CD RELEASES Rock music bringing back steady fan base
The Backstreet Boys also made a comeback after a five-year hiatus.
By JIM FARBER
NEW YORK DAILY NEWS
Hail, hail, rock 'n' roll!
For the eighth time in the last nine weeks, a rock album has chimed in at the top of the charts.
Last week, two did.
Coldplay again clutched the No. 1 spot with "X & amp;Y," following up its blockbuster opening week of nearly three-quarters of a million copies. But this time the group was given mighty chase by the Foo Fighters' latest CD, "In Your Honor."
Coldplay moved 322,990 to the Foos' almost winning figure of 310,585.
Breathing down both their necks was the Backstreet Boys' "comeback" CD, "Never Gone." It bagged the No. 3 slot with sales of 290,946.
That's a solid number for a group that had taken a five-year hiatus -- long enough for many of their pink-cheeked fans to outgrow them. The photogenic fivesome's last CD, 2000's "Black & amp; Blue," moved 1.6 million copies in its first week, and went on to push a hefty 5.4 million platters altogether. Yet those towering figures came way back during the height of boy-band mania.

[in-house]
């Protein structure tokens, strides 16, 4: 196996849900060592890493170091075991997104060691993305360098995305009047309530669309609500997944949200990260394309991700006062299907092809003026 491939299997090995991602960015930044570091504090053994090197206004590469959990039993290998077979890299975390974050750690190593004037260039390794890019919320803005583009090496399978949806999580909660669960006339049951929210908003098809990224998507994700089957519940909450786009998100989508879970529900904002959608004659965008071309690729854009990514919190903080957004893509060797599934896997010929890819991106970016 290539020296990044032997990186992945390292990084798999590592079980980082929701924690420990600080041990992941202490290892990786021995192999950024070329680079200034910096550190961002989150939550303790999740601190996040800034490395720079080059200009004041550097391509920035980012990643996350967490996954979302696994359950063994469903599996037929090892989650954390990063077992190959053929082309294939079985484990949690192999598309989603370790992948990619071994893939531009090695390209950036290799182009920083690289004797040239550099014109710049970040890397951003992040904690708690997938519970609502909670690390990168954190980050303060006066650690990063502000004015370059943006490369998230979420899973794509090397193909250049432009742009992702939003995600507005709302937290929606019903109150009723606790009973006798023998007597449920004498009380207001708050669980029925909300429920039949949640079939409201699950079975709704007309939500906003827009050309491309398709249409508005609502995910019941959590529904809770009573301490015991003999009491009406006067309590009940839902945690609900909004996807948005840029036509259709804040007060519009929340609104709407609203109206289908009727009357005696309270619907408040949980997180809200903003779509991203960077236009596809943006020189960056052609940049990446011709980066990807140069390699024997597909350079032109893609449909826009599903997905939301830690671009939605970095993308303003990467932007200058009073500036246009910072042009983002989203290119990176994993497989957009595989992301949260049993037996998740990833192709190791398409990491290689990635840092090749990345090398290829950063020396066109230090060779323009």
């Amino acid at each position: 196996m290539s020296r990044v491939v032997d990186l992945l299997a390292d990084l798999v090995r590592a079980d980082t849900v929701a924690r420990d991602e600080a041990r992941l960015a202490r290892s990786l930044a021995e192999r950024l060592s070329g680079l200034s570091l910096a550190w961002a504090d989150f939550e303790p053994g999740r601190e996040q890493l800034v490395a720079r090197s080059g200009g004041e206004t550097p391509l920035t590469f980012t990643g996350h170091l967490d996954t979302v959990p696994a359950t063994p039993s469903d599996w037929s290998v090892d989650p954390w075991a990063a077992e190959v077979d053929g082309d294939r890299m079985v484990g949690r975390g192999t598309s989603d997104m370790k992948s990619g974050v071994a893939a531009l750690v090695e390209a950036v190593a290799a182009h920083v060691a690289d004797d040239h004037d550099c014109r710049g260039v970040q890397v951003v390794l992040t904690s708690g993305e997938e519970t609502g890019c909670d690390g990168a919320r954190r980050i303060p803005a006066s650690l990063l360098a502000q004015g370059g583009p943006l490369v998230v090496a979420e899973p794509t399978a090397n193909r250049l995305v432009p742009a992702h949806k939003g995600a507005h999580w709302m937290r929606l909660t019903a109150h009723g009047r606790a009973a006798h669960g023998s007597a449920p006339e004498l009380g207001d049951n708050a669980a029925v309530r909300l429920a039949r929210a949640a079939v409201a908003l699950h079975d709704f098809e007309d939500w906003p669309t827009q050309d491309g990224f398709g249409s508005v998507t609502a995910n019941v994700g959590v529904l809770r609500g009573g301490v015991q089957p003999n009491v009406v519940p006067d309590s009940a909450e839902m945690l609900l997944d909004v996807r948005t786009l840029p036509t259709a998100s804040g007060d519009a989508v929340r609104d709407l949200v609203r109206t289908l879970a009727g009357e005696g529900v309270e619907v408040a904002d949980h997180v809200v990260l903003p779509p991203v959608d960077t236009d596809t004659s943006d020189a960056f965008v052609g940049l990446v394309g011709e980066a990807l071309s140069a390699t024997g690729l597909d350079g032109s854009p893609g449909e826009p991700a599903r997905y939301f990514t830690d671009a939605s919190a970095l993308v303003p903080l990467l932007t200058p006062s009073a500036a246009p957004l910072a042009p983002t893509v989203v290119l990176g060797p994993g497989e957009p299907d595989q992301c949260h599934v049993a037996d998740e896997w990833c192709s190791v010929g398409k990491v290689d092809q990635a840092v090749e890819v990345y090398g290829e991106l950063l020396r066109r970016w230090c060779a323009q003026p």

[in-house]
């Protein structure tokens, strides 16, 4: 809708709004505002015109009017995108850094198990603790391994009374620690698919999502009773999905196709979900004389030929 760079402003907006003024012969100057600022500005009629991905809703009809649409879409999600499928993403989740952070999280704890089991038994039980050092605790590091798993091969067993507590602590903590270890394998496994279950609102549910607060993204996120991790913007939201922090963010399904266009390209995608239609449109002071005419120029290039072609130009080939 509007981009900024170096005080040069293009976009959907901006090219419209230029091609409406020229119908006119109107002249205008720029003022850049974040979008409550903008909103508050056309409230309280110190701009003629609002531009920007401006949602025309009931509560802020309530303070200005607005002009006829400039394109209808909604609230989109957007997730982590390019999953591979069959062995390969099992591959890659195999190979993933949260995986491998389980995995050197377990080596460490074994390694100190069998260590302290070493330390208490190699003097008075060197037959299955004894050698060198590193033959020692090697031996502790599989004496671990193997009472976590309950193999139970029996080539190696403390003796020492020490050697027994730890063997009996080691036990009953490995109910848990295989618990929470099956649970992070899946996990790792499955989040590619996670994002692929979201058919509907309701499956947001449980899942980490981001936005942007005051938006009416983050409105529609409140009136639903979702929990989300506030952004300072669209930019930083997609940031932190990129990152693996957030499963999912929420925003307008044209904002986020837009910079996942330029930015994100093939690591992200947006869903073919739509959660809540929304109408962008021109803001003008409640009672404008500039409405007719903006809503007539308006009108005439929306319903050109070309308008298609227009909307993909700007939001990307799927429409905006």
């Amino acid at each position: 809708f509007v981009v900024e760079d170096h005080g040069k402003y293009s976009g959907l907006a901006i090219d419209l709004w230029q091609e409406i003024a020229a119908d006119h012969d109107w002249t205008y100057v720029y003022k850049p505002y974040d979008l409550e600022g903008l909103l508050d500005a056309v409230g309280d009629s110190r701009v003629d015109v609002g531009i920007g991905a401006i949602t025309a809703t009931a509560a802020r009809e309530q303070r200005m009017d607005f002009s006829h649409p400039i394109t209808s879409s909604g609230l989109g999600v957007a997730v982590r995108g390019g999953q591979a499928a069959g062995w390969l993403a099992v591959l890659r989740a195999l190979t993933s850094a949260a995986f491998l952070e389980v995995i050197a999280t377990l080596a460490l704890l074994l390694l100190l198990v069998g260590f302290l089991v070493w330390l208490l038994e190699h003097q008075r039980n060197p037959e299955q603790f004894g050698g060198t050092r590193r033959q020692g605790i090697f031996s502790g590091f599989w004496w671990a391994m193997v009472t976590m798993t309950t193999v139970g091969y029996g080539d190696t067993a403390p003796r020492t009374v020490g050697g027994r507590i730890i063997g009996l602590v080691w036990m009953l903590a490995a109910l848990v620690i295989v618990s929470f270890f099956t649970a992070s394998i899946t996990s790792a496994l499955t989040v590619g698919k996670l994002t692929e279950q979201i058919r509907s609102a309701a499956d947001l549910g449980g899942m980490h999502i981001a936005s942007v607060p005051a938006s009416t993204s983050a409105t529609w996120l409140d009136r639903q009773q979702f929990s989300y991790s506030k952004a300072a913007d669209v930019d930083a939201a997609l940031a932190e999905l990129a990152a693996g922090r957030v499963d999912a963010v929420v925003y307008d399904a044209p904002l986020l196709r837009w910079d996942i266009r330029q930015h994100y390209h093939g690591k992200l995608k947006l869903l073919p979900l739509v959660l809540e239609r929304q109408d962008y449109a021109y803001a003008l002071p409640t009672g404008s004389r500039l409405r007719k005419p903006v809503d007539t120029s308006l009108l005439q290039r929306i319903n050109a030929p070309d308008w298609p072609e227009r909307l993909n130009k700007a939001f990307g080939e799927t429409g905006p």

The Boys' latest single, "Incomplete," has managed to go top 10 in Pop Radio and top 25 in Mainstream Adult formats, connecting them to the older audience they now need to survive. The group has also done as much TV promotion as in their prime, making key appearances on the "Today" show, "The Tonight Show" and "The View."
Meanwhile, the power-chord opening for the Foo Fighters represents the band's biggest debut to date. Its last album, 2002's "One by One," started with 112,000 copies moved its first week.
The Foos join Coldplay, System of a Down, White Stripes, Audioslave, the Dave Matthews Band, Rob Thomas, Nine Inch Nails and Bruce Springsteen as rock acts that have enjoyed No. 1, 2 or 3 debuts since late April.
The only non-rock act to slip in at the top slot during that period was Mariah Carey. Her "Emancipation of Mimi" moved back to No. 1 during a guitar lull in the first week of June.
The rapper Fat Joe hasn't fared quite as well, but his "All or Nothing" is hardly something to sneer at. The CD began its run at No. 6 with sales of 106,502, a figure hefty enough to match Joe's personal best opening, for "Don Cartagena" in 1998, according to Billboard.
Michael Jackson also had relative reason to be cheerful. In the wake of beating all the charges in his child-molestation case, Jackson's greatest-hits package, "Number Ones," came back onto the charts.